Twisted Cover Designs: A Horror Book Spotlight
By Laura Wallace, Juliette Tulloch, Abbie Wright and Tessa Thejas Thomas
There is something spooky about this time of year. Halloween has been celebrated and the nights have started drawing in. We thought it fitting to choose a few of our favourite horror cover designs, both classics and recently published this year. Keep reading to check out these creepy covers!
The Book Eaters by Sunyi Dean
The Book Eaters is an exciting and distinctive fantasy horror written by Sunyi Dean. The Book Eaters are six families that live on the edges of society and survive on a diet of stories and legends. When one child is born a Mind Eater, who feeds off people’s minds and souls, his mother runs. It is a story about a mother’s love and escape.
The cover design is unique. The designer has used only a couple of shades of colour in the overall design. The use of brown and cream gives the impression of an old book, yellowing over time. The designer has added lighter ragged sections, imitating pages with text at the edges. The result: a book that appears to have been half-eaten by The Book Eaters. The title is written in blocky ink script, and is a predominant feature of the cover. The ink stain in the centre of the cover depicts an eery looking house of a classic horror story. The cover and the title of the book are distinctive and we love its haunting appearance.
Brainwyrms by Alison Rumfitt
Alison Rumfitt’s debut Tell me I’m Worthless entered the horror genre with a storm and now the publication of Brainwyrms leaves just as much horror to sink your teeth into! Compared to the likes of Shirley Jackson and Clive Barker, Rumfitt creates transgressive queer horror that is shocking yet addictive to read. Brainwyrms follows main protagonist Frankie’s spiralling life after her workplace is bombed by a TERF, and the new relationships, struggling friendships and binge drinking that follows. A sinister conspiracy eventually takes hold at the centre of Frankie’s life, which is both grotesque and painful.
The cover design by Tor Nightfire is courtesy of freelance illustrator David Palumbo, who focuses largely on fantasy and horror in their artwork. You can read more about their work on their website. The sliminess of the worms, the stark light in the background and the illuminated horror in the glistening eyes of the woman all add to the haunting nature of the novel. It's clear that Rumfitt’s story is full of body horror and does not hold back in the grotesque. The neon typography adds to the novel’s confidence to take a modern storyline and infuse it with classic horror tropes. For anyone looking to add this to their list, all trigger warnings apply.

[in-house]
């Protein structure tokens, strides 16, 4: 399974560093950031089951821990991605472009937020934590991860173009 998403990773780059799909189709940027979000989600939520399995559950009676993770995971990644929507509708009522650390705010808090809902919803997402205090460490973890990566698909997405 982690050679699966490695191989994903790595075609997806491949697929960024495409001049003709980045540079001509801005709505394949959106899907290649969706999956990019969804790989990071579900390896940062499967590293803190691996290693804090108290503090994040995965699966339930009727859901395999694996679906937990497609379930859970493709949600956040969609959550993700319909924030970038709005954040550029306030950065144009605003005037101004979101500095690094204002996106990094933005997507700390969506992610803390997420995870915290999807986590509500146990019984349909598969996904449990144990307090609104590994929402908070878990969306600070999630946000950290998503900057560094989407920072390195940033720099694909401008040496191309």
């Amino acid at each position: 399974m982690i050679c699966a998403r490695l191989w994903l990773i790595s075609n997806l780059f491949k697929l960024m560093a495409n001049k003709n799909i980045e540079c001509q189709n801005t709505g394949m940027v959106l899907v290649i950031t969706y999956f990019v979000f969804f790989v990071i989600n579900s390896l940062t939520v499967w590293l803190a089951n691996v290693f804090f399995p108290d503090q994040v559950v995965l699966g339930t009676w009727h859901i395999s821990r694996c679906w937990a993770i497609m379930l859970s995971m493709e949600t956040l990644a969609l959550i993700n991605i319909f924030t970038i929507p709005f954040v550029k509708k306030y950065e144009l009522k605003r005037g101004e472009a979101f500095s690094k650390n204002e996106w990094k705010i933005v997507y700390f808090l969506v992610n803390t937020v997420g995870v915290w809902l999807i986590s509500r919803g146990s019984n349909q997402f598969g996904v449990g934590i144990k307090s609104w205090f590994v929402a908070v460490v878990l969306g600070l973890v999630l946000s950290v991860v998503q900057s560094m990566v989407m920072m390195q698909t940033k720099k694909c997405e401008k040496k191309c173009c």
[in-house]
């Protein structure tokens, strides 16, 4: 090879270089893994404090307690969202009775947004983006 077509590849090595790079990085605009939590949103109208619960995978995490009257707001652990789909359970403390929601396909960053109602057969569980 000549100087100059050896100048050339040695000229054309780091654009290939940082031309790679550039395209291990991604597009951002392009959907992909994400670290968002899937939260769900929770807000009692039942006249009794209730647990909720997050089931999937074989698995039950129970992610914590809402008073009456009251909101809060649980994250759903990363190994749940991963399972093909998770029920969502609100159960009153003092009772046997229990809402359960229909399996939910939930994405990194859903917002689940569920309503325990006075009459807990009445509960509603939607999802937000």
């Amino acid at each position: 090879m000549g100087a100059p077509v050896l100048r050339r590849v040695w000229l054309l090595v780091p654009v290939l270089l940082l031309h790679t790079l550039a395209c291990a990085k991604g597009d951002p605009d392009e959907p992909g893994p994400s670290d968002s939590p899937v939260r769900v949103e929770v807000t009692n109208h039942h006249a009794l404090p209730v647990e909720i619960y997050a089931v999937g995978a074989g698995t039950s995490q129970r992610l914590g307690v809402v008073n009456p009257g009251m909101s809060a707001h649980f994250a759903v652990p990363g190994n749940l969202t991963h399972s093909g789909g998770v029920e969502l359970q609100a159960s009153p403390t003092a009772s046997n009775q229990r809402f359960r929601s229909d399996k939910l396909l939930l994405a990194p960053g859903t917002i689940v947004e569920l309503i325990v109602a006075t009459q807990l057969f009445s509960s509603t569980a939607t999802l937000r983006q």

Motherthing by Ainslie Hogarth
Motherthing can only be described as part-ghost story, part-psychological thriller and is the perfect cure for the post-Halloween blues. Hogarth’s novel follows Abby as she deals with the death of her mother-in-law. The novel draws on a number of classic horror elements, while also maintaining a comedic tone throughout – although this story may not be for the faint hearted. In regards to the book’s cover, the styling and use of images fits the narrative perfectly.
The central image shows a woman covering her face in fear, not dissimilar to a number of actresses in classic horror movies. As well as this, the focus on the ring in the top right picture highlights a key plot point in the novel. Most interestingly, while the bottom right image at first glance highlights Abby’s love of cooking (seen throughout the book), after reading the story all the way through, this image becomes far more sinister.
Another feature that makes this cover stand out is the font and style of the text. The bright red text and the chosen font gives the cover an old movie poster feel to it and ultimately makes the book as a whole feel exciting and unique. Overall, Hogarth’s horror novel is made all the more theatrical and powerful due to the book’s incredible cover. This particular cover art is the work of Mark Abrams and you can find more of his work here.
Delicious Monsters by Liselle Sambury
Liselle Sambury’s Delicious Monsters is a new release which follows Daisy and Brittney as their lives intertwine throughout time with one common thread: a secluded mansion in Ontario. Daisy has the ability to see dead people, which is only further aggravated when her mother inherits an old mansion. Ten years later, Brittney decides to investigate the mansion and uncover the truth about what happened to Daisy all those years ago.
The eerie secluded atmosphere of the mansion is portrayed using soft blues and greens within the cover. The mansion can be seen in the background amongst a forest of trees. The blues emphasise the fog which falls around the forest. The focal point of the cover is Daisy, with one half of her face seemingly normal despite branches and thorns growing from her fingers. The other half of her face is distorted to portray a disturbing effect, mimicking the supernatural elements of the story.
The cover of Delicious Monsters leaves the reader with the feeling of uneasiness and seclusion, thus making it the perfect spooky read.